Moreover, cheap fees among many broad index-based ETFs help keep more returns in investor’s pockets. For instance, the Schwab U.S. Broad Market ETF (NYSEArca: SCHB) is the cheapest ETF offering with a 0.04% expense ratio and Vanguard Total Stock Market ETF (NYSEArca: VTI) has a 0.05% expense ratio. Looking at the dividend ETFs, VIG has a 0.10% expense ratio, SCHD has a 0.07% expense ratio, SDY has a 0.35% expense ratio and NOBL has a 0.35% expense ratio. [Efficiently Save Toward Retirement with Cheap ETFs]
While there is no consensus on how much investors should hold between stocks and bonds upon retirement now, retirees may be better off with a greater tilt toward equities. For example, among target-maturity funds for those retiring in 2015, a Fidelity portfolio showed a break down of a little over half of allocations in stocks and a Vanguard portfolio had an even split between stocks and bonds.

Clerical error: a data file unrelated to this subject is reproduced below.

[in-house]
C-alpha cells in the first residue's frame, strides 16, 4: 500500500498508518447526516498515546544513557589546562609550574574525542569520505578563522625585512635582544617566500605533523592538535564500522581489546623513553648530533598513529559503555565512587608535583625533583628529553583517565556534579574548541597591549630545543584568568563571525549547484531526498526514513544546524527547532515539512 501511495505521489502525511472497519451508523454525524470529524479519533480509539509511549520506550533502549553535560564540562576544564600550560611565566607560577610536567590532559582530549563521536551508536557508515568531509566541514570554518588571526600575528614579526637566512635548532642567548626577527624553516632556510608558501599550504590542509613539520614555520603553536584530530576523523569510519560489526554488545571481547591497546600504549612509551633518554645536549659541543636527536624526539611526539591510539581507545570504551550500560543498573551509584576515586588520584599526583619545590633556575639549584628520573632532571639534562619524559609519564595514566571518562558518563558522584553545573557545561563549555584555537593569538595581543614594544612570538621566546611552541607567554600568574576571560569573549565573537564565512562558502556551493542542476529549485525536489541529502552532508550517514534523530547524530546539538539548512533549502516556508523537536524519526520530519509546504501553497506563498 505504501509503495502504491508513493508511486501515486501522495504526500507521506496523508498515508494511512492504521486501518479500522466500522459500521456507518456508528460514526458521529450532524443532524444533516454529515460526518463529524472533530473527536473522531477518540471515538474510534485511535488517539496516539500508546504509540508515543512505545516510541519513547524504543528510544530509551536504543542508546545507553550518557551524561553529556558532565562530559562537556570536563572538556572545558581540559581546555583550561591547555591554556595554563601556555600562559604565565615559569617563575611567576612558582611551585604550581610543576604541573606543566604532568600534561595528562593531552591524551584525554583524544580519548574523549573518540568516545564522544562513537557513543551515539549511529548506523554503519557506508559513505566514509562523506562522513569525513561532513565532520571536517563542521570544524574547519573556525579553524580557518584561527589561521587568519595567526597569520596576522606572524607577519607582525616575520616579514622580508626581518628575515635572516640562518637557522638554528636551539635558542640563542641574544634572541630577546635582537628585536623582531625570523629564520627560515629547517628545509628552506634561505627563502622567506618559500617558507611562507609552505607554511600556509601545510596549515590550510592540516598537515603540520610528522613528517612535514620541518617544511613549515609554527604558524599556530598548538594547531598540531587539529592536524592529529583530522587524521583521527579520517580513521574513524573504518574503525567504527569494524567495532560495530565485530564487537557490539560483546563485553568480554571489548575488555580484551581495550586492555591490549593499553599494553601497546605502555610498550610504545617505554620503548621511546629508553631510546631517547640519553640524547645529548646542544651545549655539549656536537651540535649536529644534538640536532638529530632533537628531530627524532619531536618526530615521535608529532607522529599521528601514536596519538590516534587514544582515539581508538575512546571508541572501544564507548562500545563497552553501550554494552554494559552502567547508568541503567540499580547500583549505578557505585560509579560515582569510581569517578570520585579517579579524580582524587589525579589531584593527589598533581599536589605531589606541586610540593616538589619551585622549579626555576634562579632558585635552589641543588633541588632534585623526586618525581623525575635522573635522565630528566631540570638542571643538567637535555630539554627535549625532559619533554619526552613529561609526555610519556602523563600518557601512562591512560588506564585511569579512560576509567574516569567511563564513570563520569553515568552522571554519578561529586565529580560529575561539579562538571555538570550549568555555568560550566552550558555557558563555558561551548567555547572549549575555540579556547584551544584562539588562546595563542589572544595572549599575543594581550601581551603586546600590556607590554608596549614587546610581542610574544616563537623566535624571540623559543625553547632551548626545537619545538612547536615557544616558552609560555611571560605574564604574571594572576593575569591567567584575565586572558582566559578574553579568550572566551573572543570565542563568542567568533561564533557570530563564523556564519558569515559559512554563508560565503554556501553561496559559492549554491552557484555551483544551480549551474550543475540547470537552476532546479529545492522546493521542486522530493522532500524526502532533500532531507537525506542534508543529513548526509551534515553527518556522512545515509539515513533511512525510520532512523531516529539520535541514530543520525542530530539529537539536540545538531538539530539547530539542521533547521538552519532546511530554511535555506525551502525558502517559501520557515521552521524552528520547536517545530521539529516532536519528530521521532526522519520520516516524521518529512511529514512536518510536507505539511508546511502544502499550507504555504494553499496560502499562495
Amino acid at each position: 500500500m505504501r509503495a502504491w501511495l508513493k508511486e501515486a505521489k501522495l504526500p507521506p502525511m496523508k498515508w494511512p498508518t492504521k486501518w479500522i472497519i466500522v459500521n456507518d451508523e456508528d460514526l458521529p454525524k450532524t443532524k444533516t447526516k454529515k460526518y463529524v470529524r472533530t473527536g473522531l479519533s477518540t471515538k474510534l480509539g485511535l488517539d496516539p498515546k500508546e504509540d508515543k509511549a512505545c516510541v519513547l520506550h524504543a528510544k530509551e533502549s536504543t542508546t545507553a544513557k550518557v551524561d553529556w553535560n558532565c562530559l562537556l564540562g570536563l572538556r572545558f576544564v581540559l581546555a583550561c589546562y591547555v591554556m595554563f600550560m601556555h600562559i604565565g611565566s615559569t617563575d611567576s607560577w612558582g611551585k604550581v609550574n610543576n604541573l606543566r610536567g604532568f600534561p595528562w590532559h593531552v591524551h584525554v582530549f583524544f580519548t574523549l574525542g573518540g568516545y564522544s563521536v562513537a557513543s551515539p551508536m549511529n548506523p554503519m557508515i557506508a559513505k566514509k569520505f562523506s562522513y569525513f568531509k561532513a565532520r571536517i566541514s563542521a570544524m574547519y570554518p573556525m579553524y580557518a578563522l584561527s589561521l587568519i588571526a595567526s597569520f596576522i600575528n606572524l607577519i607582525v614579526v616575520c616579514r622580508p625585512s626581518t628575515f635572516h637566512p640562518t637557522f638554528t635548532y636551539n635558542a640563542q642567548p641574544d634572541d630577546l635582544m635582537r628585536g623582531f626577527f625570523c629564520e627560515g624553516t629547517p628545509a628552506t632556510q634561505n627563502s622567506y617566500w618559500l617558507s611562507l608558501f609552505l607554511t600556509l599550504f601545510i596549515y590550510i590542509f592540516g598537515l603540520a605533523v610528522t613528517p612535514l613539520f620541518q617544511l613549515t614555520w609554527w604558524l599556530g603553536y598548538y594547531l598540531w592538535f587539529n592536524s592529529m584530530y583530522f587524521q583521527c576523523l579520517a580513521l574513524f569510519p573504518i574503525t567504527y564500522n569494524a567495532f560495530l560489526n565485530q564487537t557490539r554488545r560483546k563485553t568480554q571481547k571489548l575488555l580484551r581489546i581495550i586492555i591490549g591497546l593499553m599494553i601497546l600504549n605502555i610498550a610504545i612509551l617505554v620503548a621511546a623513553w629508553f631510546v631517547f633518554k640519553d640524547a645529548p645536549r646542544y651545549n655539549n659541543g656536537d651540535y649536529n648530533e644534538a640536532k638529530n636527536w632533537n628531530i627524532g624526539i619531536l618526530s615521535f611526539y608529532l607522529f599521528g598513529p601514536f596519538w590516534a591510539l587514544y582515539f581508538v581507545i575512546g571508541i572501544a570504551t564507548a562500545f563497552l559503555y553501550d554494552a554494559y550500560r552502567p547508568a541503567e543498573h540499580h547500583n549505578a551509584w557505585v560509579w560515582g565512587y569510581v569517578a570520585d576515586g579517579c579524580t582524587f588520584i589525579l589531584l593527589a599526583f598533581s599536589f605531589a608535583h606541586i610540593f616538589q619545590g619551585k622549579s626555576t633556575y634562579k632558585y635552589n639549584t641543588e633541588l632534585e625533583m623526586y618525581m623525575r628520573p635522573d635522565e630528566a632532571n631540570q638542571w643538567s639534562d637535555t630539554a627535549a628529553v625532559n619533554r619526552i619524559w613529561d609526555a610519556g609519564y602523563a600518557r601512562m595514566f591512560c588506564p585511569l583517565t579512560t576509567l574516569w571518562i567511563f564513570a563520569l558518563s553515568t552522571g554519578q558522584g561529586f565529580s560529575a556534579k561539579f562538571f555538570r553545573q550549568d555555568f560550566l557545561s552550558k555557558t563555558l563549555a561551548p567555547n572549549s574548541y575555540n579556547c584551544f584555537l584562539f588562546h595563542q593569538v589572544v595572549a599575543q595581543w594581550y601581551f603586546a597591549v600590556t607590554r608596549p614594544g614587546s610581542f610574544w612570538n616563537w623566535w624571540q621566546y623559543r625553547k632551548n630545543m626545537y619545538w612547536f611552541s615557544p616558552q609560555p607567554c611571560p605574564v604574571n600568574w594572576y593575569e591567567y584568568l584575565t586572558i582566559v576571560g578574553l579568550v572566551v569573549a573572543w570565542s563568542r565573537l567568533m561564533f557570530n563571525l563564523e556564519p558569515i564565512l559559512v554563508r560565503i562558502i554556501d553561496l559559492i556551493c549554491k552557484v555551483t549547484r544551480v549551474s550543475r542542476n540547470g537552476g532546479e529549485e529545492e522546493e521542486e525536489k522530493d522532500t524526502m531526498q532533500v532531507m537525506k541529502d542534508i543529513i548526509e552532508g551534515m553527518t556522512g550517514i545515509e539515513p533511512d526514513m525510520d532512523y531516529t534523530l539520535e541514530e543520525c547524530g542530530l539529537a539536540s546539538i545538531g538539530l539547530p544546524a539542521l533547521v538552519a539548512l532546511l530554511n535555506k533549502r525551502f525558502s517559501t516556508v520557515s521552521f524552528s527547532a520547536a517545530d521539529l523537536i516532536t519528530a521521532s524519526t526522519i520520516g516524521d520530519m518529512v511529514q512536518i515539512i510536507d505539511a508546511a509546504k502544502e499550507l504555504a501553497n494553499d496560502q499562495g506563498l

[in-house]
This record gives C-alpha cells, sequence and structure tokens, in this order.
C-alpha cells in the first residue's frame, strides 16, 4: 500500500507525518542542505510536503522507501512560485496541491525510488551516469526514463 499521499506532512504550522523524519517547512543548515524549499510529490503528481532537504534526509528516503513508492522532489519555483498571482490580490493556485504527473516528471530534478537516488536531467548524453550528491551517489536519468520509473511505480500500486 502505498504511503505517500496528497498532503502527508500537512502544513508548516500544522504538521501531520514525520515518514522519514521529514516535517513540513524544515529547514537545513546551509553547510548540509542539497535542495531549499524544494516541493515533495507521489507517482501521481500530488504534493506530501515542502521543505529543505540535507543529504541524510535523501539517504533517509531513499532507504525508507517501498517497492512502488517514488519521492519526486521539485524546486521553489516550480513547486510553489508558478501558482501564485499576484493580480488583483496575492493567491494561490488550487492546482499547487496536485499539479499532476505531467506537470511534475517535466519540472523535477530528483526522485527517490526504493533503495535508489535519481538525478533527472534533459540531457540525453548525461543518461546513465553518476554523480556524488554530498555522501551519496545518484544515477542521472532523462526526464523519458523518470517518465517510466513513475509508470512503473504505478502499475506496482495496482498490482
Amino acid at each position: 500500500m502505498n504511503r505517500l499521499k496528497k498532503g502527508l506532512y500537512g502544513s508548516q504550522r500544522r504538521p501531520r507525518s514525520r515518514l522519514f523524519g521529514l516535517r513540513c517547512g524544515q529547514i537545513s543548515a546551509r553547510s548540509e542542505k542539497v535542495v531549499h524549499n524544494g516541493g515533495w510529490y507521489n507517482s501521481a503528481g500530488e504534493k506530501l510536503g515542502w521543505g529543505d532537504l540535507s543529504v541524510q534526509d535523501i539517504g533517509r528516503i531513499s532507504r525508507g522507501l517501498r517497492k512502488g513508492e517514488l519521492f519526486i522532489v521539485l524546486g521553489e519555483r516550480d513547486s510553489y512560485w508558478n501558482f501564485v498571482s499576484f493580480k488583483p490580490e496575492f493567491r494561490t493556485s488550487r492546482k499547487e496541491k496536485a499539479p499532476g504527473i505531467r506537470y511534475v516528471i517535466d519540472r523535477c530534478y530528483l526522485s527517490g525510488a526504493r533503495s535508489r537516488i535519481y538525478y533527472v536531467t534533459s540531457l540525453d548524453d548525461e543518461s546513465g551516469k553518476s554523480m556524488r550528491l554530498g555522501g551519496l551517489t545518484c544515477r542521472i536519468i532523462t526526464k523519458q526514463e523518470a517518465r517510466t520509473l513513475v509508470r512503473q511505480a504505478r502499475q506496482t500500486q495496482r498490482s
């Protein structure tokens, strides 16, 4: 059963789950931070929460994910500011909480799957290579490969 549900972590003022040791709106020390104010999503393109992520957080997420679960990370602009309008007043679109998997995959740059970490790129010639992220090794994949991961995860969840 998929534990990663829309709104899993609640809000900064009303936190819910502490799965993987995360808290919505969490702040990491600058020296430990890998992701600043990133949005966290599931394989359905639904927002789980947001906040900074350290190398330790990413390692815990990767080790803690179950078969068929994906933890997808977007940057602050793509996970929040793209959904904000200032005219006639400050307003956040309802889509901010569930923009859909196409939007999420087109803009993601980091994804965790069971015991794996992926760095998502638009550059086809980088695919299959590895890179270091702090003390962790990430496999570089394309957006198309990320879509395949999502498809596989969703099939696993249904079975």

For more information on saving toward retirement, visit our retirement category.
Max Chen contributed to this article.